The Plaintiff, Freedom From Religion Foundation (“FFRF”), seeks a Declaration … that the [IRS] has violated, continues to violate, and will continue to violate in the future, the Establishment Clause of the First Amendment to the Constitution of the United States by failing to enforce the electioneering restrictions of section 501(c)(3) of the tax code against churches and religious organizations.

FFRF requests the Court to enjoin the IRS from continuing a policy of non-enforcement of the electioneering restrictions against churches and religious organizations.

FFRF also requests the Court to order the IRS to authorize a high-ranking official within the IRS to approve and initiate enforcement of the restrictions of section 501(c)(3) against churches and religious organizations, including the electioneering restrictions, as required by law … .

The IRS may initiate a tax inquiry of a church or religious organization if a high-ranking IRS official documents in writing the acts and circumstances, including potential violations of the electioneering prohibition, that lead the official to reasonably believe that the church may have violated the requirements for tax exemption under section 501(c)(3).

In fact, however, the IRS … has followed and continues to follow a policy of non-enforcement of the electioneering restrictions of section 501(c)(3) against churches and other religious organizations.

As a result, in recent years, churches and religious organizations have been blatantly and deliberately flaunting the electioneering restrictions of section 501(c)(3), including during the presidential election year of 2012 … . More than 1,500 clergy reportedly also violated section 501(c)(3) on October 7, 2012, in a deliberate and coordinated display of noncompliance with the electioneering restrictions of section 501(c)(3), including prominent megachurches … .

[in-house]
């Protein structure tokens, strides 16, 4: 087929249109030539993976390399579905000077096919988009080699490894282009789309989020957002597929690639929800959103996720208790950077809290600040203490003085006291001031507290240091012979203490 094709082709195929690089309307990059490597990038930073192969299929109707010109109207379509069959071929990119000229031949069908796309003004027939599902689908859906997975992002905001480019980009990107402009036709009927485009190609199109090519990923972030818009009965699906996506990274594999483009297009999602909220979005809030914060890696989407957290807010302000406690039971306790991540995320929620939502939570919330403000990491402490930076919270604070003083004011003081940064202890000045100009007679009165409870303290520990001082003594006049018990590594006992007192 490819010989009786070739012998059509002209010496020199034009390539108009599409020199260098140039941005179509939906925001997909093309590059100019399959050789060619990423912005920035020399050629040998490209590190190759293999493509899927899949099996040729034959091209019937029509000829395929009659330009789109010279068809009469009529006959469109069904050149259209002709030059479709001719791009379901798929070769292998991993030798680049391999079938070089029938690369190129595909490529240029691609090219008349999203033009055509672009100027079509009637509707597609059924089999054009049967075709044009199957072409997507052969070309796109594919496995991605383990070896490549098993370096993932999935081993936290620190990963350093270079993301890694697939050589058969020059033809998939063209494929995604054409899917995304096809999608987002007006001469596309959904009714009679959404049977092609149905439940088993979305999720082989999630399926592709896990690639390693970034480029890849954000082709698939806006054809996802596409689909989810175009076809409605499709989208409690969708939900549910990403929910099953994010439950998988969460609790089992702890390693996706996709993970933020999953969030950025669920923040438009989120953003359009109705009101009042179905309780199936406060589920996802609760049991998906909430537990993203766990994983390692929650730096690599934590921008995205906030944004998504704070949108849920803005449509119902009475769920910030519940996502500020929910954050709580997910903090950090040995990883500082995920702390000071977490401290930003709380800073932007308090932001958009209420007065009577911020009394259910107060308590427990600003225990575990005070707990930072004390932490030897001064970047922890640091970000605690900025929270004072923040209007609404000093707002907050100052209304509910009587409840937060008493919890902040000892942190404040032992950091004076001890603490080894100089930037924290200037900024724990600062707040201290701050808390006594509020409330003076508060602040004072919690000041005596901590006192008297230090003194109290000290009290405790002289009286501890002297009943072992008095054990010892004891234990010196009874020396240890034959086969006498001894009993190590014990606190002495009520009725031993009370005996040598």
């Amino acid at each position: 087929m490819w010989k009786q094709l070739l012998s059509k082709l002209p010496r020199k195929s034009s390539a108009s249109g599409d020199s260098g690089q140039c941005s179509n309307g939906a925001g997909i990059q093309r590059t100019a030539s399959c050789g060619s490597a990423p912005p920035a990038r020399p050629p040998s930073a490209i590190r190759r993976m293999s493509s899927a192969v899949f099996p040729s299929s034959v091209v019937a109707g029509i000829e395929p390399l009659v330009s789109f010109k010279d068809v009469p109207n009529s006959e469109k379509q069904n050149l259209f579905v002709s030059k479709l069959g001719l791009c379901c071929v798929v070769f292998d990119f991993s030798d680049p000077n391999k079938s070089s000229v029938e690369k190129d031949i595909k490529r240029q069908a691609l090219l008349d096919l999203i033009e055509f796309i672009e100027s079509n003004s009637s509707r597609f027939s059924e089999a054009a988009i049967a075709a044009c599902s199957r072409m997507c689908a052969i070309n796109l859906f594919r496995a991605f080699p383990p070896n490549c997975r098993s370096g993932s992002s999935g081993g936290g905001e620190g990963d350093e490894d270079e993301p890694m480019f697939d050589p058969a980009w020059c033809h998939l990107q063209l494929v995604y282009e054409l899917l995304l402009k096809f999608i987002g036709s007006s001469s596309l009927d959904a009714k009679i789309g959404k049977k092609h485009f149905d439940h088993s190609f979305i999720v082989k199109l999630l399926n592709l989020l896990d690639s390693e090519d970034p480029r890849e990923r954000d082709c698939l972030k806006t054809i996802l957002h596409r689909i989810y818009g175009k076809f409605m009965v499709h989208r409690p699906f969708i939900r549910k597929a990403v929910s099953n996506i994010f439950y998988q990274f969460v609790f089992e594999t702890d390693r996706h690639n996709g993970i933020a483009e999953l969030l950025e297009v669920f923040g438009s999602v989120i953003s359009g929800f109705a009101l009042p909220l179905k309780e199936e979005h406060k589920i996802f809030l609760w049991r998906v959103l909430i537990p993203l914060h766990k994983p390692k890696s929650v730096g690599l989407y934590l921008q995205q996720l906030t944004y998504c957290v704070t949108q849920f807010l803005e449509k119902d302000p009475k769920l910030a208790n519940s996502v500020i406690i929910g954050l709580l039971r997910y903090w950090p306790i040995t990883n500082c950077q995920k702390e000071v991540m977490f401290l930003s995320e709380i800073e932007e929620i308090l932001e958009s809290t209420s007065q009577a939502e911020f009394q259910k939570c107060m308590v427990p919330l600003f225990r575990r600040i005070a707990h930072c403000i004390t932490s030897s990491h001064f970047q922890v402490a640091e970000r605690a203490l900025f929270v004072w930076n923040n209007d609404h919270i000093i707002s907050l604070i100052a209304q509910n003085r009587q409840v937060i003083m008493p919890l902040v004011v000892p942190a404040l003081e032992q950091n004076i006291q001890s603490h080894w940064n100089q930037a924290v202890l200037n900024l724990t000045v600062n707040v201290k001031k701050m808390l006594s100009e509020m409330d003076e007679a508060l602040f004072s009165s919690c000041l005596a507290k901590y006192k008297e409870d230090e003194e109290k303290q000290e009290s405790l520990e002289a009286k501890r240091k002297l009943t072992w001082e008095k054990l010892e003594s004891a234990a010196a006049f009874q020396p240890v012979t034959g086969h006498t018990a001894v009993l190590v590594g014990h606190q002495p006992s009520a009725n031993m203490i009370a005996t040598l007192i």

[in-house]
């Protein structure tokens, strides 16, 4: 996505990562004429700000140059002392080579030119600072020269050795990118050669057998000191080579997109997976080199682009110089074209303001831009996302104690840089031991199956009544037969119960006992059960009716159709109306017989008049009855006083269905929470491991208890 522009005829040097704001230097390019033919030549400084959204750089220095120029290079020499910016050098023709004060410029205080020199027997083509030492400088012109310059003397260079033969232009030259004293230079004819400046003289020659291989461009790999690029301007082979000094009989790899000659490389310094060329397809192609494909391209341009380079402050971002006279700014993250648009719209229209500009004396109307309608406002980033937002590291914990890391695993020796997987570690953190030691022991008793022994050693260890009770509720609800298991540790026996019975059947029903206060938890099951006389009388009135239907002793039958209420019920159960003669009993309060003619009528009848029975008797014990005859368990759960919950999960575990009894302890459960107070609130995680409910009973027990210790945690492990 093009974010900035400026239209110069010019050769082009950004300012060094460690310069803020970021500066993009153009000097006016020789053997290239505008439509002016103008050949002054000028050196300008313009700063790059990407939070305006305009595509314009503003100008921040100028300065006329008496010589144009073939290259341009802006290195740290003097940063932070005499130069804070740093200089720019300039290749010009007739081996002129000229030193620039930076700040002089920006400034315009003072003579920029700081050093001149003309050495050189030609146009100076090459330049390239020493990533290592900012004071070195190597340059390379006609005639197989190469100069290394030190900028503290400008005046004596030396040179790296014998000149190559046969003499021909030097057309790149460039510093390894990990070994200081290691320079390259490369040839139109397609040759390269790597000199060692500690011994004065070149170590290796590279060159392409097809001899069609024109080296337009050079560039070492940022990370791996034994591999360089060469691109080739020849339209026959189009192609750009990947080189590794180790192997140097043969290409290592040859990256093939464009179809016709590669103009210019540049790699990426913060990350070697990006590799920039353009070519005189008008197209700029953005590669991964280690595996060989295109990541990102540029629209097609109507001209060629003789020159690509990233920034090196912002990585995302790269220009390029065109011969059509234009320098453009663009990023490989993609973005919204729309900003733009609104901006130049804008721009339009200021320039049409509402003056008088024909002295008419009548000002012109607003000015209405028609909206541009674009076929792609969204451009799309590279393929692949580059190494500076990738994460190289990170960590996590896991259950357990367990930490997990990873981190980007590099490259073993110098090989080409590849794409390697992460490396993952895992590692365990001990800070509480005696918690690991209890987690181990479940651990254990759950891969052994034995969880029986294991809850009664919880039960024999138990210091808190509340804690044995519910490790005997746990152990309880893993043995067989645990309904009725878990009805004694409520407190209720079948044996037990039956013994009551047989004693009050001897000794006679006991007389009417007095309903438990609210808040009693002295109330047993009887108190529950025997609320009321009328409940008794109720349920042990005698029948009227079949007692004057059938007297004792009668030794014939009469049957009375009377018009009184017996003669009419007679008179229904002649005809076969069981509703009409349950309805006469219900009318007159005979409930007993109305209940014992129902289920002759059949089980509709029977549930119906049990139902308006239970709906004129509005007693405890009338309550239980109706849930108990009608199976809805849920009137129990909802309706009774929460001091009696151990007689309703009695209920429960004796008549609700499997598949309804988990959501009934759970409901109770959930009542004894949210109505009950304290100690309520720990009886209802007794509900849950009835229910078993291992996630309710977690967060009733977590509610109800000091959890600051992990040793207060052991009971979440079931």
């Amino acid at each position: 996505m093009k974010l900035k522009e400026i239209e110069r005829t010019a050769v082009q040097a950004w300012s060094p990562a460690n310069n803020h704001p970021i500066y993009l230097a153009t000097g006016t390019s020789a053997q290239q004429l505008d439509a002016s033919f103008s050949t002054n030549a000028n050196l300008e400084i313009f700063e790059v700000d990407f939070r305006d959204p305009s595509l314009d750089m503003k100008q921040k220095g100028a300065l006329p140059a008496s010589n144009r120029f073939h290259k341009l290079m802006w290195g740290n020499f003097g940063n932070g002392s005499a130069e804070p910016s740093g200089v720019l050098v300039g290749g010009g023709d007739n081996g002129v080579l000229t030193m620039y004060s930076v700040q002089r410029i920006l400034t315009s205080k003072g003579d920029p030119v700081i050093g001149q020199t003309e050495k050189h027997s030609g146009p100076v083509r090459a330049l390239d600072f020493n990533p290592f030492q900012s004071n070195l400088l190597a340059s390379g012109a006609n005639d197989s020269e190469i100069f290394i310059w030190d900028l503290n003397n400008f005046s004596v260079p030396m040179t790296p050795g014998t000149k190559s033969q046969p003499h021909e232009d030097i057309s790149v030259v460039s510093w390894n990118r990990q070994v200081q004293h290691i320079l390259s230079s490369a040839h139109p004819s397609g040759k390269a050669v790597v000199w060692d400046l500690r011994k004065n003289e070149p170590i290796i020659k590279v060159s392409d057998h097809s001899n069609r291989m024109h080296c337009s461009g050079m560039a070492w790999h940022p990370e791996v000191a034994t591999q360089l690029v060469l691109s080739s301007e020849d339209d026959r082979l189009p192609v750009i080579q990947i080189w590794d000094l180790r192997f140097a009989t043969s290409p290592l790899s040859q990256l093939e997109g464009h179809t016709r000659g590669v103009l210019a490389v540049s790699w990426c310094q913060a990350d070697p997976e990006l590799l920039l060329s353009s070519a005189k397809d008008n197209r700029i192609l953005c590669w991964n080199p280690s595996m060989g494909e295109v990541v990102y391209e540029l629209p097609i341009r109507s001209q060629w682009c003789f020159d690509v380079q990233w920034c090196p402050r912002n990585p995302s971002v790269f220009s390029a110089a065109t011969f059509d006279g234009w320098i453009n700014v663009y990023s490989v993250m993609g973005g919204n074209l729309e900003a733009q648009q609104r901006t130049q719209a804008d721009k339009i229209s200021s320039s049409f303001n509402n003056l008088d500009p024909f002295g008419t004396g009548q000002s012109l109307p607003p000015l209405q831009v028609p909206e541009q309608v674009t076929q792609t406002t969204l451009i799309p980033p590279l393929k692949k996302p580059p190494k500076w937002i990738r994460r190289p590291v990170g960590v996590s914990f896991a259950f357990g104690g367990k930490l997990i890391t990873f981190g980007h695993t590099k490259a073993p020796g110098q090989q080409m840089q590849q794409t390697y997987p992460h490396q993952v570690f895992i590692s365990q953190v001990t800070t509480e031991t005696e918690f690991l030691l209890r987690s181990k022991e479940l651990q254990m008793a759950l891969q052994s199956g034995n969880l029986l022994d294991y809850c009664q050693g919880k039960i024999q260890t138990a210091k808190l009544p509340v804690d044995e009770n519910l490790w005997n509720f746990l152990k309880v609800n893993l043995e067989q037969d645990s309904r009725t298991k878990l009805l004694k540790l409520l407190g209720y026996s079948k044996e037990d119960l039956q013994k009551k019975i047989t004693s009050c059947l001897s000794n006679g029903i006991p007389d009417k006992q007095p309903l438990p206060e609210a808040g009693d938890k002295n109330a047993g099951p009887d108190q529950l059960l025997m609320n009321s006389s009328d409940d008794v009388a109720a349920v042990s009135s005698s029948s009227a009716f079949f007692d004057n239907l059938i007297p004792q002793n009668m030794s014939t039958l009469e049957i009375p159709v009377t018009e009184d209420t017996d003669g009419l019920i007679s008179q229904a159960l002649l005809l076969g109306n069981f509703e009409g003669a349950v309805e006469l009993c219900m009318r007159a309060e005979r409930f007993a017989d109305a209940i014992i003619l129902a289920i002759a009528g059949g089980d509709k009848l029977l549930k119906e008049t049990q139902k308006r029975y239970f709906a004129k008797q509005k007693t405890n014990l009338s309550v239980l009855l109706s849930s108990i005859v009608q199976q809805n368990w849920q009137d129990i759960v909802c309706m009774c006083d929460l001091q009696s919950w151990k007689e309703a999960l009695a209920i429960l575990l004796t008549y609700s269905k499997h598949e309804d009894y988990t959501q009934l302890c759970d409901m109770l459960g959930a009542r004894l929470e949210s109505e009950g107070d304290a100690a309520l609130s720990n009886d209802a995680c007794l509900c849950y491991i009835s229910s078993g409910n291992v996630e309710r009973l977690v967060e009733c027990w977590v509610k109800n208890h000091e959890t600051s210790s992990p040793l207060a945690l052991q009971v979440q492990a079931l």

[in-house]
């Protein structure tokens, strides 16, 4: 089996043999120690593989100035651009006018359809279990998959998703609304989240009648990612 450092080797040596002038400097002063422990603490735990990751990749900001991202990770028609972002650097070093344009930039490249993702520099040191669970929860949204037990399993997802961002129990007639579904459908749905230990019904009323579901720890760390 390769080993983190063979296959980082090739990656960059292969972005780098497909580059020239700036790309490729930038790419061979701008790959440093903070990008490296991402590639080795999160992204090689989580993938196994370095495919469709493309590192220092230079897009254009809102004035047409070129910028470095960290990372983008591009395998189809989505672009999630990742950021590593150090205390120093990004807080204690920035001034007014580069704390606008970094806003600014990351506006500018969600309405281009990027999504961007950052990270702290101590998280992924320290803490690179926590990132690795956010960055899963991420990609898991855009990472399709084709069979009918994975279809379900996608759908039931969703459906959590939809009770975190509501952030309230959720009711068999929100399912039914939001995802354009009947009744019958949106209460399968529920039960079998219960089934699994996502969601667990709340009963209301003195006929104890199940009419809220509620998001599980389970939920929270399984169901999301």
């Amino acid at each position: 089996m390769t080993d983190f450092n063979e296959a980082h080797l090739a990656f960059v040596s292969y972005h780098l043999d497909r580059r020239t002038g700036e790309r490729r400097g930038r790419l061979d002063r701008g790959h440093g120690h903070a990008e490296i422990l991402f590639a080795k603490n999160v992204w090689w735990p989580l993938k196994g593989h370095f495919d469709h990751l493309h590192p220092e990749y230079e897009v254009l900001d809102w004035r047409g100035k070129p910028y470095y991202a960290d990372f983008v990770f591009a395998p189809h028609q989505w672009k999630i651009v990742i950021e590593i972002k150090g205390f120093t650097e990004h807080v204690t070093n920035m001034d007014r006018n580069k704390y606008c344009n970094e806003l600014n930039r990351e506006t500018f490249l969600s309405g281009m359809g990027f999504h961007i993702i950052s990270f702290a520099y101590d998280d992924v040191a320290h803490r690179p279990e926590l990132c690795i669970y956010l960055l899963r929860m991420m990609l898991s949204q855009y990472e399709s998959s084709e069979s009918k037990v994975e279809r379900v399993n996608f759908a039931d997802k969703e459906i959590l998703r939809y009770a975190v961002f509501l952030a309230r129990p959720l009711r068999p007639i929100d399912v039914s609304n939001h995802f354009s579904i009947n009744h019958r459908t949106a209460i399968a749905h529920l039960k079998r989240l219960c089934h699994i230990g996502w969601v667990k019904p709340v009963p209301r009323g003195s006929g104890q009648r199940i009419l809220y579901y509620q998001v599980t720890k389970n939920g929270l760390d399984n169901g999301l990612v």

Open and notorious violations of the electioneering restrictions of section 501(c)(3) by churches and other religious organizations have been occurring since at least 2008, with churches recording their partisan activities and sending the evidence to the IRS … .

The non-enforcement of the electioneering restrictions of section 501(c)(3) against churches and other religious organizations constitutes preferential treatment to churches and religious organizations that is not provided to other tax-exempt organizations, including FFRF, which are required to comply with the electioneering restrictions of section 501(c)(3) … . The preferential tax-exemption that churches and other religious organizations obtain, despite noncompliance with electioneering restrictions, amounts to more than $100,000,000,000 annually in tax-free contributions made to churches and religious organizations in the United States.

The complaint concedes that some political activities will not violate the ban on campaign activities:

The restrictions of §501(c)(3) on electioneering activities do not preclude discussions of issues that are not linked to support for or opposition to candidates; the fact that candidates may align themselves on one side or another of an issue does not restrict the ability of religious organizations to engage in discussions of that issue. A discussion of issues violates the electioneering restrictions of §501(c)(3) of the Tax Code if the discussion contains overt support for or opposition to a particular candidate.

Factors relevant to determining whether an advocacy communication constitutes impermissible campaign intervention include: (a) whether the communication identifies one or more candidates for a public office; (b) whether the communication expresses approval or disapproval of one or more candidates’ positions and/or actions; (c) whether the communication is delivered close in time to an election; (d) whether the statement makes reference to voting or an election; and (e) whether the issue addressed in the communication has been raised as an issue distinguishing candidates for a given office.